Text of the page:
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Rick Scott Plays Armchair President on Debt-Ceiling Drama

Gov. Rick Scott seems to like the idea of being president of the United States -- he's hinted that he'd make a good president because of the "tough choices" he's made as governor, and now he's playing armchair president from the governor's mansion.

Sunshine State News caught up with Scott talking about the impact on Florida of a federal government shutdown, which is an oft-threatened consequence of the partisan lunacy going down at the Capitol.

The governor's office already did an analysis on what, if any, impact a federal government shutdown would have on the state in April, so Scott decided to let everyone know he has an opinion on national politics too.

Scott says if he had a say in national politics right now -- no surprise here -- he'd be against raising the federal debt ceiling.

Naturally, that's on par with House Speaker John Boehner's thoughts, as he's repeatedly refuted any attempt by President Obama to impose higher taxes on the rich or raise the debt ceiling.

Scott is still a few crying fits away from Boehner status, but he's still behind him by saying that "the nation, which has never failed to pay its bills, is entering new territory" if President Obama doesn't fold to the plan of the House GOP majority.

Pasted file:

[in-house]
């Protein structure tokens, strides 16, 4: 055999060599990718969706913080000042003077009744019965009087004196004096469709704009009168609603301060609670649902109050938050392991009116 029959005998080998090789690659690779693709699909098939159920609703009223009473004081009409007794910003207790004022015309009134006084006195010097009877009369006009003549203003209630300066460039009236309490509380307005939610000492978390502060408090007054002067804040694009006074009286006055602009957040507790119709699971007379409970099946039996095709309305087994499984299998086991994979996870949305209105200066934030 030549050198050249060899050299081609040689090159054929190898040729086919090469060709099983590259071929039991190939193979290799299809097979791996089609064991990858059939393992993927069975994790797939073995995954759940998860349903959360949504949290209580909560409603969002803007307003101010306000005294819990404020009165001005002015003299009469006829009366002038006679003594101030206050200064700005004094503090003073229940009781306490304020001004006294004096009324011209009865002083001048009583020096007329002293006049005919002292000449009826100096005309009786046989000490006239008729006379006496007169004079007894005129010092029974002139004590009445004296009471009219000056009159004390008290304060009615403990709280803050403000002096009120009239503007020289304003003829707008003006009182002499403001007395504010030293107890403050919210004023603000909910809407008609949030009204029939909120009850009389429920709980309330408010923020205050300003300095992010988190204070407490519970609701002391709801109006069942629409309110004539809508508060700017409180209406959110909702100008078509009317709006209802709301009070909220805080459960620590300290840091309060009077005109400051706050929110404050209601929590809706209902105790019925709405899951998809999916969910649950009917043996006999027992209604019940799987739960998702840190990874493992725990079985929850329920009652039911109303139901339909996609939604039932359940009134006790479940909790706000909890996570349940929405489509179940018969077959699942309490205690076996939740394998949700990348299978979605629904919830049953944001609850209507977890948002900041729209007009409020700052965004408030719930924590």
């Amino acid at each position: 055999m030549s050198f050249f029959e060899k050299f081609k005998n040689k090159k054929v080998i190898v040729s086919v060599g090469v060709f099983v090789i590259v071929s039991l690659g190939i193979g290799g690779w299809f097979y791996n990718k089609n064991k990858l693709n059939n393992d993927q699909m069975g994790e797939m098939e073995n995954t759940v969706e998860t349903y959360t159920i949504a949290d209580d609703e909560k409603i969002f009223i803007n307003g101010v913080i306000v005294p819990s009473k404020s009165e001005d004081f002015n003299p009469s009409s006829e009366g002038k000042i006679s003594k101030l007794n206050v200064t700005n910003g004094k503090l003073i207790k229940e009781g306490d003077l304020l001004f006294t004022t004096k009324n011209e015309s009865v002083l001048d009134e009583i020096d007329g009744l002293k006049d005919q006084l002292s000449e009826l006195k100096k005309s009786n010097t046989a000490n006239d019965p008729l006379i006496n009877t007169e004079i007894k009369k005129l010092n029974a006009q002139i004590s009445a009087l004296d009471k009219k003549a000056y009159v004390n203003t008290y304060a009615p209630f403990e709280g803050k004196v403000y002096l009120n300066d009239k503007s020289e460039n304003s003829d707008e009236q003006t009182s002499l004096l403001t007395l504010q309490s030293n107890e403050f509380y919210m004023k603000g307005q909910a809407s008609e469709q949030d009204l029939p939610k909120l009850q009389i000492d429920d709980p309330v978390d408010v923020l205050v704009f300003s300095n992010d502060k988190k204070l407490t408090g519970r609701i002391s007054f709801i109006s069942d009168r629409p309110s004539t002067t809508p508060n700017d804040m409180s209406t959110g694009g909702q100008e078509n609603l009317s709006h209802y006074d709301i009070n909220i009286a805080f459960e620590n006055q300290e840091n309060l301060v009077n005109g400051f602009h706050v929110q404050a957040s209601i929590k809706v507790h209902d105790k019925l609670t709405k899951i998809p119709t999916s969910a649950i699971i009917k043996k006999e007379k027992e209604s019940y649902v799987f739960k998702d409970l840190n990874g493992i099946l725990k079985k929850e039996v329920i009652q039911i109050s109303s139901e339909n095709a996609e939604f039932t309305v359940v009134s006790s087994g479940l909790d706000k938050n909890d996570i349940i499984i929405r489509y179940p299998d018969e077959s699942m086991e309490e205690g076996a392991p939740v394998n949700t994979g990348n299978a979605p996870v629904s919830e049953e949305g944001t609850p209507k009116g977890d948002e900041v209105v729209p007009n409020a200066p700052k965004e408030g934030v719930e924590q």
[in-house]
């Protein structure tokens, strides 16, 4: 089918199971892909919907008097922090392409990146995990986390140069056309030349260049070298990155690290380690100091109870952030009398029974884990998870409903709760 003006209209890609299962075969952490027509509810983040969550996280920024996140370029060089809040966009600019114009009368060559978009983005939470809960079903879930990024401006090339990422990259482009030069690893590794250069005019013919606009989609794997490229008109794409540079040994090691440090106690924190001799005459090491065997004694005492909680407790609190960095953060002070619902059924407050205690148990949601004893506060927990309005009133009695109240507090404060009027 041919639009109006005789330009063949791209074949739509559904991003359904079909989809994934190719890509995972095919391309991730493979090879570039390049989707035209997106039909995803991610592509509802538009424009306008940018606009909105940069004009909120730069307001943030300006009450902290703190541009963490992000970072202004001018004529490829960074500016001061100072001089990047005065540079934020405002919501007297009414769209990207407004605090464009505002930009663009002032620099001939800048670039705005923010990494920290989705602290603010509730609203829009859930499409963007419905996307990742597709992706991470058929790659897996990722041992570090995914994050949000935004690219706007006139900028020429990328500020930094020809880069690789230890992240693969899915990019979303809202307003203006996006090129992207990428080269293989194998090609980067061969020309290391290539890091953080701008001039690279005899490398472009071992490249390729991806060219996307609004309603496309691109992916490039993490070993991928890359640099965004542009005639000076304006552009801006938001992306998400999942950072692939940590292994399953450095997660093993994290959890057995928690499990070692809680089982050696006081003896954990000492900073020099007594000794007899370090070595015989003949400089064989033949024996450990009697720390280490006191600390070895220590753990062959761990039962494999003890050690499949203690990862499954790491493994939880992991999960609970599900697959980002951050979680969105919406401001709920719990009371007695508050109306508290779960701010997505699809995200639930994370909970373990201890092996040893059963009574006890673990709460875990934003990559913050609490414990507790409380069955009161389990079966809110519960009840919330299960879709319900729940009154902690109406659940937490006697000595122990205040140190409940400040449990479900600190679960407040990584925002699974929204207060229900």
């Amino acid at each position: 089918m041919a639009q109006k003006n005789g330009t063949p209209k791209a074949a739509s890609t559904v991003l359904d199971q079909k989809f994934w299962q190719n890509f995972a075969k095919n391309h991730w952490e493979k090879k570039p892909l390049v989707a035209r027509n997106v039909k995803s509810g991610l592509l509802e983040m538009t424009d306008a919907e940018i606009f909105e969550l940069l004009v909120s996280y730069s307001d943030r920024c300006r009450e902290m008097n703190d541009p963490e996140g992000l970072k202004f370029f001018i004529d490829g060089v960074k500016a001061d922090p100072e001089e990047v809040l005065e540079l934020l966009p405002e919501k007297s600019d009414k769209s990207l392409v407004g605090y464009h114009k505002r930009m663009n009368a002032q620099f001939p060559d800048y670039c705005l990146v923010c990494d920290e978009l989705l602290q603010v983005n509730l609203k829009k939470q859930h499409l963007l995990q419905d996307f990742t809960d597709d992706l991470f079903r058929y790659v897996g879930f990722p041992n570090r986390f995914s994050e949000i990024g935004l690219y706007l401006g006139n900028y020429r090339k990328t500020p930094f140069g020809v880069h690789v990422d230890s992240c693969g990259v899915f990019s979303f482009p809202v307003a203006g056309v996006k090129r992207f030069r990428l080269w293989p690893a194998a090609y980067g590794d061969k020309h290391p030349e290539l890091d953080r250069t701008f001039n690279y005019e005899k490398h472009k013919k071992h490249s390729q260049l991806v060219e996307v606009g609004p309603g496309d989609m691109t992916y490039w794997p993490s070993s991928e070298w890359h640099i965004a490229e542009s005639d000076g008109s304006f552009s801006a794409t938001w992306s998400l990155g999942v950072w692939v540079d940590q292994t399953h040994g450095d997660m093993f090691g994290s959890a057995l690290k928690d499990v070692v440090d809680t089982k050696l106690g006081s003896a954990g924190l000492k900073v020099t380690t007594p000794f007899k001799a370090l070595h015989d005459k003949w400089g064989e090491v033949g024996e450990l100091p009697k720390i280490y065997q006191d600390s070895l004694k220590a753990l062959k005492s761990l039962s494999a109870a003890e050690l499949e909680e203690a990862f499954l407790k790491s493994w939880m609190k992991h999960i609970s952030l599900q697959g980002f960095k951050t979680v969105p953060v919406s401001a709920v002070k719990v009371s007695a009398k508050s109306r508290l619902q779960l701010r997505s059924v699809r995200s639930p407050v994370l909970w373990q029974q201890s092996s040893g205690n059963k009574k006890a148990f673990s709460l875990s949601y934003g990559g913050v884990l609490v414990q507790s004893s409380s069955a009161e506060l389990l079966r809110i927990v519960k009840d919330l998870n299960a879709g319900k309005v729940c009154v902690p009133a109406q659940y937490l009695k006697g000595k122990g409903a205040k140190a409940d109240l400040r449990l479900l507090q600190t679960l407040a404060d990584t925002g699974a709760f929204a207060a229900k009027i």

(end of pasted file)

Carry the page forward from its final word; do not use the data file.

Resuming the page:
Getting his mind back on the Sunshine State, Scott told the paper that although the effect of a federal government shutdown "would be minimal," he concedes that he really doesn't know that.

"We'll have to see what they pay and what they don't pay," Scott told Sunshine State News.

A federal government shutdown wouldn't automatically affect federal government assistance to the near-3 million people in Florida who receive some sort of federal help, but it certainly could.

Scott says he believes budget-makers have already planned for such scenarios.

Also remember that when a federal government shutdown was looming in April, the governor was more than happy to remind legislators that the folks at the Capitol somehow forgot about the $1.5 billion in federal funds Scott rejected for the high-speed train.

"I am proud to have brought this waste to the attention of those in Washington," Scott said at the time. "These funds should either be returned to taxpayers as tax cuts or applied to reducing the burden that our national debt is passing to future generations."

It looks like rejecting the improvement of his own state's infrastructure didn't help too much in Washington anyway.


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